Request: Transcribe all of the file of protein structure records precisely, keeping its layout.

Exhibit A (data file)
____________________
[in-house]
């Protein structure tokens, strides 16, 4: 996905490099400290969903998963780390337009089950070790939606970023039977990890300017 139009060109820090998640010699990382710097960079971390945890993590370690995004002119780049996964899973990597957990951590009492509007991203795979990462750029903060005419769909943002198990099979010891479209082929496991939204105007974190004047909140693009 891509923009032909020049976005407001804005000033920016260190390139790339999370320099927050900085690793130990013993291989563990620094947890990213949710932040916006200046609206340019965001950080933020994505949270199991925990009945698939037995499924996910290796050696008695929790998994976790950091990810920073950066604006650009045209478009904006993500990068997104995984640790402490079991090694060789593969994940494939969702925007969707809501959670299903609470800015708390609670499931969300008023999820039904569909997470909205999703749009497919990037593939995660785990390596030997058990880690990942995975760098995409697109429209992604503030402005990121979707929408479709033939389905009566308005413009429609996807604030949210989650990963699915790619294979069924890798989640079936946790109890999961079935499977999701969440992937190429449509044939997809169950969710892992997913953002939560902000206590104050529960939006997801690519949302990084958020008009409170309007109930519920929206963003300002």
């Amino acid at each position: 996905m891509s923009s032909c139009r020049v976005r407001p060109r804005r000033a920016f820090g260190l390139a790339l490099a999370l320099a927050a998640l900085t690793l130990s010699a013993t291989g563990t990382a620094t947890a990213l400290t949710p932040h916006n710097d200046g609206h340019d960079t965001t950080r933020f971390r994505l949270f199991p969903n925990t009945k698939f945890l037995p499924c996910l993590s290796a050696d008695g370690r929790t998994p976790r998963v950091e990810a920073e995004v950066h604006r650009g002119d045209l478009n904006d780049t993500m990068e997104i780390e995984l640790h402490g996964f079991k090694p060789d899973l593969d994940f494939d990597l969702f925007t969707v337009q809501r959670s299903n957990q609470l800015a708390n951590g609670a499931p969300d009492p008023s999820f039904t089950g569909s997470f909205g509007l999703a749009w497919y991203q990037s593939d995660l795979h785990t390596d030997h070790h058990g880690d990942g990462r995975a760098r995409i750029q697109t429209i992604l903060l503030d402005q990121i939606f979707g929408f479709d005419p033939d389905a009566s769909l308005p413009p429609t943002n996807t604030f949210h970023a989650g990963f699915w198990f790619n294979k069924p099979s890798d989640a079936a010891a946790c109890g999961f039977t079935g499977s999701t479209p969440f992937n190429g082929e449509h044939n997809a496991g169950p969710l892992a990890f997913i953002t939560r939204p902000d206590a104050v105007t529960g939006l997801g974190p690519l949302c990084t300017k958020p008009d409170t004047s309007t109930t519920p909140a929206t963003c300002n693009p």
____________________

[in-house]
């Protein structure tokens, strides 16, 4: 996905490099400290969903998963780390337009089950070790939606970023039977990890300017 139009060109820090998640010699990382710097960079971390945890993590370690995004002119780049996964899973990597957990951590009492509007991203795979990462750029903060005419769909943002198990099979010891479209082929496991939204105007974190004047909140693009 891509923009032909020049976005407001804005000033920016260190390139790339999370320099927050900085690793130990013993291989563990620094947890990213949710932040916006200046609206340019965001950080933020994505949270199991925990009945698939037995499924996910290796050696008695929790998994976790950091990810920073950066604006650009045209478009904006993500990068997104995984640790402490079991090694060789593969994940494939969702925007969707809501959670299903609470800015708390609670499931969300008023999820039904569909997470909205999703749009497919990037593939995660785990390596030997058990880690990942995975760098995409697109429209992604503030402005990121979707929408479709033939389905009566308005413009429609996807604030949210989650990963699915790619294979069924890798989640079936946790109890999961079935499977999701969440992937190429449509044939997809169950969710892992997913953002939560902000206590104050529960939006997801690519949302990084958020008009409170309007109930519920929206963003300002």
């Amino acid at each position: 996905m891509s923009s032909c139009r020049v976005r407001p060109r804005r000033a920016f820090g260190l390139a790339l490099a999370l320099a927050a998640l900085t690793l130990s010699a013993t291989g563990t990382a620094t947890a990213l400290t949710p932040h916006n710097d200046g609206h340019d960079t965001t950080r933020f971390r994505l949270f199991p969903n925990t009945k698939f945890l037995p499924c996910l993590s290796a050696d008695g370690r929790t998994p976790r998963v950091e990810a920073e995004v950066h604006r650009g002119d045209l478009n904006d780049t993500m990068e997104i780390e995984l640790h402490g996964f079991k090694p060789d899973l593969d994940f494939d990597l969702f925007t969707v337009q809501r959670s299903n957990q609470l800015a708390n951590g609670a499931p969300d009492p008023s999820f039904t089950g569909s997470f909205g509007l999703a749009w497919y991203q990037s593939d995660l795979h785990t390596d030997h070790h058990g880690d990942g990462r995975a760098r995409i750029q697109t429209i992604l903060l503030d402005q990121i939606f979707g929408f479709d005419p033939d389905a009566s769909l308005p413009p429609t943002n996807t604030f949210h970023a989650g990963f699915w198990f790619n294979k069924p099979s890798d989640a079936a010891a946790c109890g999961f039977t079935g499977s999701t479209p969440f992937n190429g082929e449509h044939n997809a496991g169950p969710l892992a990890f997913i953002t939560r939204p902000d206590a104050v105007t529960g939006l997801g974190p690519l949302c990084t300017k958020p008009d409170t004047s309007t109930t519920p909140a929206t963003c300002n693009p």